One of the main goals for our Theatre Education Community is to help theatre students and professionals from all over connect and identify with each other in order to build resources and support the theatre education field. We shine a spotlight on a different member every other week by conducting a simple interview.
Our next Spotlight is Cora Turlish, an EdTA professional member from Metuchen, New Jersey and the Chair of the Department of Theatre and Dance at Rutgers Preparatory School. Cora has been contributing thoughtful advice and generating meaningful dialogue in Community for the last several years.
Why do you believe theatre is important?
It is the art form for which our whole selves, and the whole of human experience, is medium and material. Also, the palpable joy it can produce, in practitioners and audiences like.
A triumphant curtain call after “First Lady”
Do you have any special training or skills?
I feel really fortunate that I’ve had access to a wide range of workshops in New York (I live on a major train line into Manhattan) – there’s nothing like being a student again to remind me what it’s like to be vulnerable in that way, as well as, of course, to learn a whole lot. I’ve done workshops in acting Shakespeare with Fiasco and Red Bull Theaters, creating theater with Elevator Repair Service, playwriting at Primary Stages, improv at Upright Citizens Brigade, clowning with Fiasco, and a week-long directing Shakespeare intensive at Juilliard.
What does a typical day look like for you?
I teach 7th and 8th grade Drama – courses the students are required to take and have for a third of the year – as well as Introduction to Acting, an Upper School elective, every year. I also teach an Advanced Acting elective each year, which rotates – Solo Performance, Scene Study, and Improvisation. For most of the year I have rehearsal after school from 3:15 to 5:30 pm each day. All of my classes and performances take place in a funky black-box style space, which has its challenges, but I don’t have to share it with anyone, and the designers I’ve worked with have found ways to use it creatively. I’m the founding member of the theater department at an independent school (Rutgers Preparatory School), and as such I have a lot freedom in what I do.
Directing a sequence from “Much Ado About Nothing”
Tell us about the best day of your career.
When we produced an adaptation of The Two Princesses of Bamarre, our school arranged for Gail Carson Levine to do an author visit, part of which was our performing a special matinee with her in the audience. She was incredibly gracious, and my actors were over-the-moon about getting to meet her. (Later I got to experience similar treatment when a middle school in Massachusetts produced my script and I went to see it. They treated me like a celebrity – I had to keep myself from giggling the entire time!)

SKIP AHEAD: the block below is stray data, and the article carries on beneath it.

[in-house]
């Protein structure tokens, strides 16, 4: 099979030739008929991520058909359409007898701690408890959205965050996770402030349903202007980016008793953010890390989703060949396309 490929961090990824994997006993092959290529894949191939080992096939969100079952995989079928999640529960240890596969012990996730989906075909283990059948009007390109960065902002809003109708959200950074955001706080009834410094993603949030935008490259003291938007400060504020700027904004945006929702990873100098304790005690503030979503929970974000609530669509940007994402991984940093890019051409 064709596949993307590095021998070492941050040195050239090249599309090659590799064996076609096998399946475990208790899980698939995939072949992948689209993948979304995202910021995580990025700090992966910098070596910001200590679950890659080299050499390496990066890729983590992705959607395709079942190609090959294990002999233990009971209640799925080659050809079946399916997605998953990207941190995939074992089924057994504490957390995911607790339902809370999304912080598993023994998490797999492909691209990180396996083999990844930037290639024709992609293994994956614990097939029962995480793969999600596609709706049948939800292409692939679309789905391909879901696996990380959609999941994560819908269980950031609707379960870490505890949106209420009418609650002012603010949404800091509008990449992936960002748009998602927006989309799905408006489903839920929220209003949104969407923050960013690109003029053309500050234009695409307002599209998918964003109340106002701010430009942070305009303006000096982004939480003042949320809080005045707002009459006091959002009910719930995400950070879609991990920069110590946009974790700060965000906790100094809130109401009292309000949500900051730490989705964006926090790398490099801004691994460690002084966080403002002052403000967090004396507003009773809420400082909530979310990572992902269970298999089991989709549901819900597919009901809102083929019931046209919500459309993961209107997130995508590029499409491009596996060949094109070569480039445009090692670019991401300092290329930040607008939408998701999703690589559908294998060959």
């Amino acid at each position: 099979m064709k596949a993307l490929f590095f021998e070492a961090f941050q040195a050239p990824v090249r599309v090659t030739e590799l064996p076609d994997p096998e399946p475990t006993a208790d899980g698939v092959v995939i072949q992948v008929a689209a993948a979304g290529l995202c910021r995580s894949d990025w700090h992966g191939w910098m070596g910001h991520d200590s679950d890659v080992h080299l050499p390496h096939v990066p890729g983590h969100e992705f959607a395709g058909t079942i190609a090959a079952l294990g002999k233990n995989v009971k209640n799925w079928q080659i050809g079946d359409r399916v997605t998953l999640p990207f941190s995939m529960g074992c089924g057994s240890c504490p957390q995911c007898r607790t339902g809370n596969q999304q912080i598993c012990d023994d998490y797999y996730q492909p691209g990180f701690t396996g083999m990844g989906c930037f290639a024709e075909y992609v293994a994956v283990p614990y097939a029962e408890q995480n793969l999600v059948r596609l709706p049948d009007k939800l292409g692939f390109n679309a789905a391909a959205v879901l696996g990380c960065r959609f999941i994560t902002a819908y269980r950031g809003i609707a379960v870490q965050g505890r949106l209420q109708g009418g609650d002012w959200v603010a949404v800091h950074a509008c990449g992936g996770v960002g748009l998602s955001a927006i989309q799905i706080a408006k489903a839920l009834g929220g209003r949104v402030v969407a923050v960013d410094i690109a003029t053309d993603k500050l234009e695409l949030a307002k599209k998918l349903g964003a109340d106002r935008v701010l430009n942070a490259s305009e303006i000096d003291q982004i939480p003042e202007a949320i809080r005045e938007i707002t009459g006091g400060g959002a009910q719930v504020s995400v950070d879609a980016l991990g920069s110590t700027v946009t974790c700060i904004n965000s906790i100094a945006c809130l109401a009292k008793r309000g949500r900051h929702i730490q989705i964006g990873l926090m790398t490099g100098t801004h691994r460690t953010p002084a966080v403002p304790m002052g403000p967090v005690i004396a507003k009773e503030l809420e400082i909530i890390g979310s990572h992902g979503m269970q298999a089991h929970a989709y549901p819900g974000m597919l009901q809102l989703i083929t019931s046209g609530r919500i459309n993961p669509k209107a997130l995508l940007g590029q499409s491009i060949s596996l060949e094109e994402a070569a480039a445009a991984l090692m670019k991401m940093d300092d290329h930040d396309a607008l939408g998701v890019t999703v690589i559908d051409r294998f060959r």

Do you have any tips for new theatre teachers?
Ask, and keep asking, for support and help. I got told “no” a lot in my early years, and I stopped asking for a while. Sometimes I think I need to get told “no” a lot so that sometimes I’ll get a “yes.” Also, one of the things I love about my job is that I’m learning so much with each production, and often that learning comes from hands-on experience, but I can learn just as much, if not more, when others come in and help.
With Gail Carson Levine and the title characters of “The Two Princesses of Bamarre”
Everyone has at least one good theatre story. Tell us yours!
Well, there was the performance of An Italian Straw Hat, where the entire play leads up to finding a hat in a hatbox, and the ASM forgot to put the hat in there, and I think may have lost consciousness briefly! But the most epic “the show must go on” moment from one of my productions was when my lead actress cut her finger on stage snipping open a tied bundle in the final act of First Lady. I’m not sure if the whole audience noticed, but most of us could see her bleeding. Her character doesn’t leave the stage for the final 20 minutes or so, and so I kept trying to find ways to help her – sent cotton pads in on the butler’s tray, tried to get her attention and hand her bandages when she called off-stage for another character, but she just powered through, never missing a line or cue even as she found ways to keep pressure on the cut. And this is after the previous night’s show, when the other leading actress popped her knee out backstage and needed to be carried onstage to do the entire final scene seated! I think that the play’s message, that extraordinary women will find a way to run the show even when everything is stacked against them, was conveyed on a number of levels in our production.
A scene from the fall 2019 production of “She Kills Monsters”
What is something we would be surprised to learn about you?
I have a nineteen-year-old autistic son. He is non-verbal and finds society’s behavioral expectations challenging, but in the last couple of years he has enjoyed going to see a few performances designed for special needs audiences, and those have been the most joyous and meaningful theater-going experiences of my life.
If you enjoyed Cora’s interview as much as we did, add her as a contact in the Community. Cora has also written several plays that she has directed with her students, including:
- Malarkey (a TYA one-act)
- She Ventures, and He Wins (verse adaptation of the 1695 original)
- The Two Princesses of Bamarre (adapted from the novel)
- Play Like a Girl
Check them out on the New Play Exchange or by contacting Cora directly.
Do you know someone who deserves a moment in the Spotlight? Tell me their name and why at firstname.lastname@example.org. Want to read more Community Spotlights? You can find them here.